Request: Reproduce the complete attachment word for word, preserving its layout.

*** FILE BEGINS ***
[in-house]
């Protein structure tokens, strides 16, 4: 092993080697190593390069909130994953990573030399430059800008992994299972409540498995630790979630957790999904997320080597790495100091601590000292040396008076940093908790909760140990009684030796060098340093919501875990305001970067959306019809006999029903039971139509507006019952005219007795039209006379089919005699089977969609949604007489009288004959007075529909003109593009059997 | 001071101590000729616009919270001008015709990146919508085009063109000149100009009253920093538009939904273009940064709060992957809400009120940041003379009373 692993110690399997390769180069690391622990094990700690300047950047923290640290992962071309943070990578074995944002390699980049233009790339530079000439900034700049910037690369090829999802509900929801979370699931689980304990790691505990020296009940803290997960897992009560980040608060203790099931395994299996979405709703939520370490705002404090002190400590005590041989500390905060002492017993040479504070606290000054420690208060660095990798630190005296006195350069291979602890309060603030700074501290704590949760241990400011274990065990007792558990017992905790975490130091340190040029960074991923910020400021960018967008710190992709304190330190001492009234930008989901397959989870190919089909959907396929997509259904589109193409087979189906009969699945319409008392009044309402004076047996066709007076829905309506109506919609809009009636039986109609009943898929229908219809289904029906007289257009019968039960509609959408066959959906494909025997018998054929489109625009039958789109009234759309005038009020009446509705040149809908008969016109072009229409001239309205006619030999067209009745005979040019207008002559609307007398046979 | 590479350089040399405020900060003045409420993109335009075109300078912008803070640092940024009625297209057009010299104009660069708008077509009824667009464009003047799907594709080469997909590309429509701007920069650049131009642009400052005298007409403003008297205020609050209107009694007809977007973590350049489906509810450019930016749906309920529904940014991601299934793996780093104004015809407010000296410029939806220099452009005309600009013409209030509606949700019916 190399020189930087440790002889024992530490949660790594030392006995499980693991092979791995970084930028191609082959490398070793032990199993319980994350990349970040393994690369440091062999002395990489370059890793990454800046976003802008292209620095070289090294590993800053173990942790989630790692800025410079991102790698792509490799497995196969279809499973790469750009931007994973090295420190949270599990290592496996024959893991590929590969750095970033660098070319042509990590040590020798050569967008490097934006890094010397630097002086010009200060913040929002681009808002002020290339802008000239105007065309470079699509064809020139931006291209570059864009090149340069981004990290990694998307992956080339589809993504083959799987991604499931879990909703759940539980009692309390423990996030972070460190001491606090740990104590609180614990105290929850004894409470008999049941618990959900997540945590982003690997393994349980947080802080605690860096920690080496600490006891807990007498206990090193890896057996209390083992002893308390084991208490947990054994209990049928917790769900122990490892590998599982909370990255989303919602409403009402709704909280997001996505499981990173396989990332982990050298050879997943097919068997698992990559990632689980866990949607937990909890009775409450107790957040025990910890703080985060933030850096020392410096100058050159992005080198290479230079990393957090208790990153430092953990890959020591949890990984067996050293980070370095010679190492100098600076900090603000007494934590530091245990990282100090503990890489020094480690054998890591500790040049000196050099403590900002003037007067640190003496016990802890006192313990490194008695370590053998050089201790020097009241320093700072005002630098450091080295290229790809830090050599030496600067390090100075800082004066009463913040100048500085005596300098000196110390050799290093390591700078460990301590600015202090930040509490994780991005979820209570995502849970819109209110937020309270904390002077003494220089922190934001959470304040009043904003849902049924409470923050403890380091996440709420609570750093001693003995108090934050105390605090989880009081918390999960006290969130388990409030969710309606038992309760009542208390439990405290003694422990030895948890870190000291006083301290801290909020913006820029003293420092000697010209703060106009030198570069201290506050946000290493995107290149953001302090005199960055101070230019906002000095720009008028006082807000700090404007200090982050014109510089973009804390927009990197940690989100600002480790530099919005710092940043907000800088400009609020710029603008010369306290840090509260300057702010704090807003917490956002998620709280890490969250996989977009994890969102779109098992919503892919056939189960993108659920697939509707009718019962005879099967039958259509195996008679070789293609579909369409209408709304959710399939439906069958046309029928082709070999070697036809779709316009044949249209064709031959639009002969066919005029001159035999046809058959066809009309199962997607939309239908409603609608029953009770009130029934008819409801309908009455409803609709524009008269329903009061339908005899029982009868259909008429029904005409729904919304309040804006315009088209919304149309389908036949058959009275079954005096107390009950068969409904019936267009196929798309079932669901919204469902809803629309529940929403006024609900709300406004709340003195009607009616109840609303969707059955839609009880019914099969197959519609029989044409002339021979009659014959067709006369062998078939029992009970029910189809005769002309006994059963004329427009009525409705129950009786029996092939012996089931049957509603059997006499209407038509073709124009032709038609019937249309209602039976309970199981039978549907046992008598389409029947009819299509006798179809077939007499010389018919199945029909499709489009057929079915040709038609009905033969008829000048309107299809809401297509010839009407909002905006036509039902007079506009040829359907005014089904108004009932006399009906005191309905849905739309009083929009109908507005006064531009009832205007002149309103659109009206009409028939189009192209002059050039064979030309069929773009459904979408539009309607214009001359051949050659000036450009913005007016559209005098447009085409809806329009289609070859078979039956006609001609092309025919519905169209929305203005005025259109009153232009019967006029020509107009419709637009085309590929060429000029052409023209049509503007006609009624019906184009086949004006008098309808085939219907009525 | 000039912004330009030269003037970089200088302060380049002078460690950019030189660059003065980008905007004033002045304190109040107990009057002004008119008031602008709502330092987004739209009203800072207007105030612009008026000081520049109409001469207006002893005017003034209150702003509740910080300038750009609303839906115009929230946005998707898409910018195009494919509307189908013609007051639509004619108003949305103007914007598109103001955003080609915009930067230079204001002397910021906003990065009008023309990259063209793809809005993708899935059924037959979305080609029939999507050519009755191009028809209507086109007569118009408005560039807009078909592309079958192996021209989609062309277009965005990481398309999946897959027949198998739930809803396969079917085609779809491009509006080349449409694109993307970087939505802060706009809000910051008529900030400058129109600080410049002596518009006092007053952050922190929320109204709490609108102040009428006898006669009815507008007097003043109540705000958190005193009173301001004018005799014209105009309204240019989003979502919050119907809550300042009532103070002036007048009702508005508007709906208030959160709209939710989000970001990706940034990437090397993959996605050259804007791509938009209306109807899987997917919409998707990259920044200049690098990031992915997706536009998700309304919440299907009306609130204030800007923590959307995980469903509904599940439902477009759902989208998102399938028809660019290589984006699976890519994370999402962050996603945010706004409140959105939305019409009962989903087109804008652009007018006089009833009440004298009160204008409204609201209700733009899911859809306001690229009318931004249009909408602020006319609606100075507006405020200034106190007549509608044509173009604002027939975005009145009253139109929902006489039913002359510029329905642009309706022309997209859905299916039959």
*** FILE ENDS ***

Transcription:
[in-house]
């Protein structure tokens, strides 16, 4: 092993080697190593390069909130994953990573030399430059800008992994299972409540498995630790979630957790999904997320080597790495100091601590000292040396008076940093908790909760140990009684030796060098340093919501875990305001970067959306019809006999029903039971139509507006019952005219007795039209006379089919005699089977969609949604007489009288004959007075529909003109593009059997 | 001071101590000729616009919270001008015709990146919508085009063109000149100009009253920093538009939904273009940064709060992957809400009120940041003379009373 692993110690399997390769180069690391622990094990700690300047950047923290640290992962071309943070990578074995944002390699980049233009790339530079000439900034700049910037690369090829999802509900929801979370699931689980304990790691505990020296009940803290997960897992009560980040608060203790099931395994299996979405709703939520370490705002404090002190400590005590041989500390905060002492017993040479504070606290000054420690208060660095990798630190005296006195350069291979602890309060603030700074501290704590949760241990400011274990065990007792558990017992905790975490130091340190040029960074991923910020400021960018967008710190992709304190330190001492009234930008989901397959989870190919089909959907396929997509259904589109193409087979189906009969699945319409008392009044309402004076047996066709007076829905309506109506919609809009009636039986109609009943898929229908219809289904029906007289257009019968039960509609959408066959959906494909025997018998054929489109625009039958789109009234759309005038009020009446509705040149809908008969016109072009229409001239309205006619030999067209009745005979040019207008002559609307007398046979 | 590479350089040399405020900060003045409420993109335009075109300078912008803070640092940024009625297209057009010299104009660069708008077509009824667009464009003047799907594709080469997909590309429509701007920069650049131009642009400052005298007409403003008297205020609050209107009694007809977007973590350049489906509810450019930016749906309920529904940014991601299934793996780093104004015809407010000296410029939806220099452009005309600009013409209030509606949700019916 190399020189930087440790002889024992530490949660790594030392006995499980693991092979791995970084930028191609082959490398070793032990199993319980994350990349970040393994690369440091062999002395990489370059890793990454800046976003802008292209620095070289090294590993800053173990942790989630790692800025410079991102790698792509490799497995196969279809499973790469750009931007994973090295420190949270599990290592496996024959893991590929590969750095970033660098070319042509990590040590020798050569967008490097934006890094010397630097002086010009200060913040929002681009808002002020290339802008000239105007065309470079699509064809020139931006291209570059864009090149340069981004990290990694998307992956080339589809993504083959799987991604499931879990909703759940539980009692309390423990996030972070460190001491606090740990104590609180614990105290929850004894409470008999049941618990959900997540945590982003690997393994349980947080802080605690860096920690080496600490006891807990007498206990090193890896057996209390083992002893308390084991208490947990054994209990049928917790769900122990490892590998599982909370990255989303919602409403009402709704909280997001996505499981990173396989990332982990050298050879997943097919068997698992990559990632689980866990949607937990909890009775409450107790957040025990910890703080985060933030850096020392410096100058050159992005080198290479230079990393957090208790990153430092953990890959020591949890990984067996050293980070370095010679190492100098600076900090603000007494934590530091245990990282100090503990890489020094480690054998890591500790040049000196050099403590900002003037007067640190003496016990802890006192313990490194008695370590053998050089201790020097009241320093700072005002630098450091080295290229790809830090050599030496600067390090100075800082004066009463913040100048500085005596300098000196110390050799290093390591700078460990301590600015202090930040509490994780991005979820209570995502849970819109209110937020309270904390002077003494220089922190934001959470304040009043904003849902049924409470923050403890380091996440709420609570750093001693003995108090934050105390605090989880009081918390999960006290969130388990409030969710309606038992309760009542208390439990405290003694422990030895948890870190000291006083301290801290909020913006820029003293420092000697010209703060106009030198570069201290506050946000290493995107290149953001302090005199960055101070230019906002000095720009008028006082807000700090404007200090982050014109510089973009804390927009990197940690989100600002480790530099919005710092940043907000800088400009609020710029603008010369306290840090509260300057702010704090807003917490956002998620709280890490969250996989977009994890969102779109098992919503892919056939189960993108659920697939509707009718019962005879099967039958259509195996008679070789293609579909369409209408709304959710399939439906069958046309029928082709070999070697036809779709316009044949249209064709031959639009002969066919005029001159035999046809058959066809009309199962997607939309239908409603609608029953009770009130029934008819409801309908009455409803609709524009008269329903009061339908005899029982009868259909008429029904005409729904919304309040804006315009088209919304149309389908036949058959009275079954005096107390009950068969409904019936267009196929798309079932669901919204469902809803629309529940929403006024609900709300406004709340003195009607009616109840609303969707059955839609009880019914099969197959519609029989044409002339021979009659014959067709006369062998078939029992009970029910189809005769002309006994059963004329427009009525409705129950009786029996092939012996089931049957509603059997006499209407038509073709124009032709038609019937249309209602039976309970199981039978549907046992008598389409029947009819299509006798179809077939007499010389018919199945029909499709489009057929079915040709038609009905033969008829000048309107299809809401297509010839009407909002905006036509039902007079506009040829359907005014089904108004009932006399009906005191309905849905739309009083929009109908507005006064531009009832205007002149309103659109009206009409028939189009192209002059050039064979030309069929773009459904979408539009309607214009001359051949050659000036450009913005007016559209005098447009085409809806329009289609070859078979039956006609001609092309025919519905169209929305203005005025259109009153232009019967006029020509107009419709637009085309590929060429000029052409023209049509503007006609009624019906184009086949004006008098309808085939219907009525 | 000039912004330009030269003037970089200088302060380049002078460690950019030189660059003065980008905007004033002045304190109040107990009057002004008119008031602008709502330092987004739209009203800072207007105030612009008026000081520049109409001469207006002893005017003034209150702003509740910080300038750009609303839906115009929230946005998707898409910018195009494919509307189908013609007051639509004619108003949305103007914007598109103001955003080609915009930067230079204001002397910021906003990065009008023309990259063209793809809005993708899935059924037959979305080609029939999507050519009755191009028809209507086109007569118009408005560039807009078909592309079958192996021209989609062309277009965005990481398309999946897959027949198998739930809803396969079917085609779809491009509006080349449409694109993307970087939505802060706009809000910051008529900030400058129109600080410049002596518009006092007053952050922190929320109204709490609108102040009428006898006669009815507008007097003043109540705000958190005193009173301001004018005799014209105009309204240019989003979502919050119907809550300042009532103070002036007048009702508005508007709906208030959160709209939710989000970001990706940034990437090397993959996605050259804007791509938009209306109807899987997917919409998707990259920044200049690098990031992915997706536009998700309304919440299907009306609130204030800007923590959307995980469903509904599940439902477009759902989208998102399938028809660019290589984006699976890519994370999402962050996603945010706004409140959105939305019409009962989903087109804008652009007018006089009833009440004298009160204008409204609201209700733009899911859809306001690229009318931004249009909408602020006319609606100075507006405020200034106190007549509608044509173009604002027939975005009145009253139109929902006489039913002359510029329905642009309706022309997209859905299916039959």